However, the entire incident is an amazingly interesting time capsule for baseball from an era before steroids, corked bats and other unlawful tricks to get an edge completely changed the game of baseball.

In re-watching the video, it is almost comical to think anyone would take Martin’s argument seriously and legitimately consider that having a little pine tar more than 18 inches up the handle of the bat would play any role in Brett’s home run off Goose Gossage.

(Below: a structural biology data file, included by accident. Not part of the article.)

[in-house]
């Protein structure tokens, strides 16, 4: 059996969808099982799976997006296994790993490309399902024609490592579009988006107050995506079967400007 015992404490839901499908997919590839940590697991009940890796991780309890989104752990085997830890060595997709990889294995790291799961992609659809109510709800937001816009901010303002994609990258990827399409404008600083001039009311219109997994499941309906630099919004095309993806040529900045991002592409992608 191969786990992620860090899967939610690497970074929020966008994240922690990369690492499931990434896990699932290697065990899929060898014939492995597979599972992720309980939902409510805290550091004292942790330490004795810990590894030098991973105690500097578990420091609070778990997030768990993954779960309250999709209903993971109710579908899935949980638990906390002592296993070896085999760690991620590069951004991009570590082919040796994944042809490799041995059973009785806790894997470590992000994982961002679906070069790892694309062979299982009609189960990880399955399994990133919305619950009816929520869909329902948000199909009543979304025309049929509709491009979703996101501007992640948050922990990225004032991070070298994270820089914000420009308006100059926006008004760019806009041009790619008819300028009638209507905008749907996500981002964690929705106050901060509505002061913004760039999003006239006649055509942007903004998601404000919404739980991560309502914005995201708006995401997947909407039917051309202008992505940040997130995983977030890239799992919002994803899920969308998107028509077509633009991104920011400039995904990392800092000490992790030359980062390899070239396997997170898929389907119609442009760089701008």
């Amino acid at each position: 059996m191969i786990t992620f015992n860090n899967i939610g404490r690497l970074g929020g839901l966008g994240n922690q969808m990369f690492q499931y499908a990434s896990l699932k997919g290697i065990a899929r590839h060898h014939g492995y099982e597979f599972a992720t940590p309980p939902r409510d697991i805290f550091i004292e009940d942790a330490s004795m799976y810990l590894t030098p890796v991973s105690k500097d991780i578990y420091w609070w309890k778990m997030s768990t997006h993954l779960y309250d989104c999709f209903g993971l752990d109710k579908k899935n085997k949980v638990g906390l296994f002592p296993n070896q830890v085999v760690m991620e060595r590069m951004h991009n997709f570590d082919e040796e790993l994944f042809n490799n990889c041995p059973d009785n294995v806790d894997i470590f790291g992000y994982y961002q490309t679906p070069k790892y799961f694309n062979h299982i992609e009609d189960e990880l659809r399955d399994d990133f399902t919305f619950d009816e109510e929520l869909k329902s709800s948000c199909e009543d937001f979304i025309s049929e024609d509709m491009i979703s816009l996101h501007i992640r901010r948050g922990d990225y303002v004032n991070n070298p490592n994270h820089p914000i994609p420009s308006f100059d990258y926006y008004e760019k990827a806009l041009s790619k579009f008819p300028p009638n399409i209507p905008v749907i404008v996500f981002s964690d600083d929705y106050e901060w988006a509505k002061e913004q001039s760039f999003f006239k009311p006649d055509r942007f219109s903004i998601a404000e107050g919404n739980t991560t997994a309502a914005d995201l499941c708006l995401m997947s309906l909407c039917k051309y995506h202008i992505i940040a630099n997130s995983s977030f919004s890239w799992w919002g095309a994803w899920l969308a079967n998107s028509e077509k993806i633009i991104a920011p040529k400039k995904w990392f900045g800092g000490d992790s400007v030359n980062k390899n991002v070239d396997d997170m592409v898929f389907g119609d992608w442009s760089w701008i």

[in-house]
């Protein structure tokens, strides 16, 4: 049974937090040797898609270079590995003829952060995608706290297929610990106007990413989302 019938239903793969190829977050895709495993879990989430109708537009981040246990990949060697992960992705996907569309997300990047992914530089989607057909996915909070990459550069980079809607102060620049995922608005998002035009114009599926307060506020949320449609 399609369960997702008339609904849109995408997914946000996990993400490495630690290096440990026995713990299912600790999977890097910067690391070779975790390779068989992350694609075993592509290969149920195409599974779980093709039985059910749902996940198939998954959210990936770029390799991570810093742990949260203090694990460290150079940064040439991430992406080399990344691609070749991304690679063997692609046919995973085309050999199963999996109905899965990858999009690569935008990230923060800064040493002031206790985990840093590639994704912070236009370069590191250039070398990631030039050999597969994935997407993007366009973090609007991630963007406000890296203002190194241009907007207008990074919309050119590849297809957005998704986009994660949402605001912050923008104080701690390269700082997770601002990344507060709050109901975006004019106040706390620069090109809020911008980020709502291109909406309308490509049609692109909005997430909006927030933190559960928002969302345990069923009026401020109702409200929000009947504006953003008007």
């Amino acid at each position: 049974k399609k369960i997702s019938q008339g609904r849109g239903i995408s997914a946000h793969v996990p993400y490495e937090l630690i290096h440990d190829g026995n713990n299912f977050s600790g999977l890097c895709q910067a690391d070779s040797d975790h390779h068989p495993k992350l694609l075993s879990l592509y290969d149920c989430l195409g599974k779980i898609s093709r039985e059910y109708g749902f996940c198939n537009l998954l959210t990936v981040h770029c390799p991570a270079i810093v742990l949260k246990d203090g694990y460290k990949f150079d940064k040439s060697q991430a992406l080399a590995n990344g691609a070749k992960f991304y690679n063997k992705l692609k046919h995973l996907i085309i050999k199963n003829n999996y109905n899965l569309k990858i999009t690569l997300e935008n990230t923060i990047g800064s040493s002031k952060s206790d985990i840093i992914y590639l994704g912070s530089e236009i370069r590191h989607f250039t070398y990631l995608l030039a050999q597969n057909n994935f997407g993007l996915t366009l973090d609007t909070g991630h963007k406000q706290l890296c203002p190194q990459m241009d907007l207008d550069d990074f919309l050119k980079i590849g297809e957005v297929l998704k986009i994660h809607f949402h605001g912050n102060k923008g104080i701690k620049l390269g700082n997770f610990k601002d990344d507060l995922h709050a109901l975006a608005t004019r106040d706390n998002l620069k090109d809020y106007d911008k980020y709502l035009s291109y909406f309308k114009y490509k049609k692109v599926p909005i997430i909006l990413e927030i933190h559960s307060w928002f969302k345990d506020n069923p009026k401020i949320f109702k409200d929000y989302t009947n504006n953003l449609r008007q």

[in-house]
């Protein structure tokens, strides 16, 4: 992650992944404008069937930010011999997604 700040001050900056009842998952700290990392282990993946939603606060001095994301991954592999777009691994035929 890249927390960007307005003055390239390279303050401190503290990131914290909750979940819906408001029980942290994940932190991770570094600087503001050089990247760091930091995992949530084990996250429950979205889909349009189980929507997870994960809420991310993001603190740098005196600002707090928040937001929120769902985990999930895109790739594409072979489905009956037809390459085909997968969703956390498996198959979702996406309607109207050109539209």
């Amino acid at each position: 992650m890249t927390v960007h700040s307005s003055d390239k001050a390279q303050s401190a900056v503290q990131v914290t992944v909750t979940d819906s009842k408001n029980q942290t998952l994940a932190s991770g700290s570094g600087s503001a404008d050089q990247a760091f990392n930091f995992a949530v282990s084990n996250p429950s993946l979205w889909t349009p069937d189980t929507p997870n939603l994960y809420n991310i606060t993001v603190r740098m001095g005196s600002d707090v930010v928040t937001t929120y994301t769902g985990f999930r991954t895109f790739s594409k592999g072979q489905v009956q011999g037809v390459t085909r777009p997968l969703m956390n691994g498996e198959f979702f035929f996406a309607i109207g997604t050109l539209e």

However, after Martin spent time pointing out the indiscretion to McClelland and the other umpires, they actually measured the bat against the plate and then McClelland famously signaled that Brett was out, thus launching one of the most famous tirades in baseball history.

Of course while the Yankees technically “won” the game on that afternoon with Brett being the third out, the victory was overruled by American League President Lee MacPhail. He ordered the game to continue following the Brett home run with the Royals now leading 5-4.
Read the rest of this entry →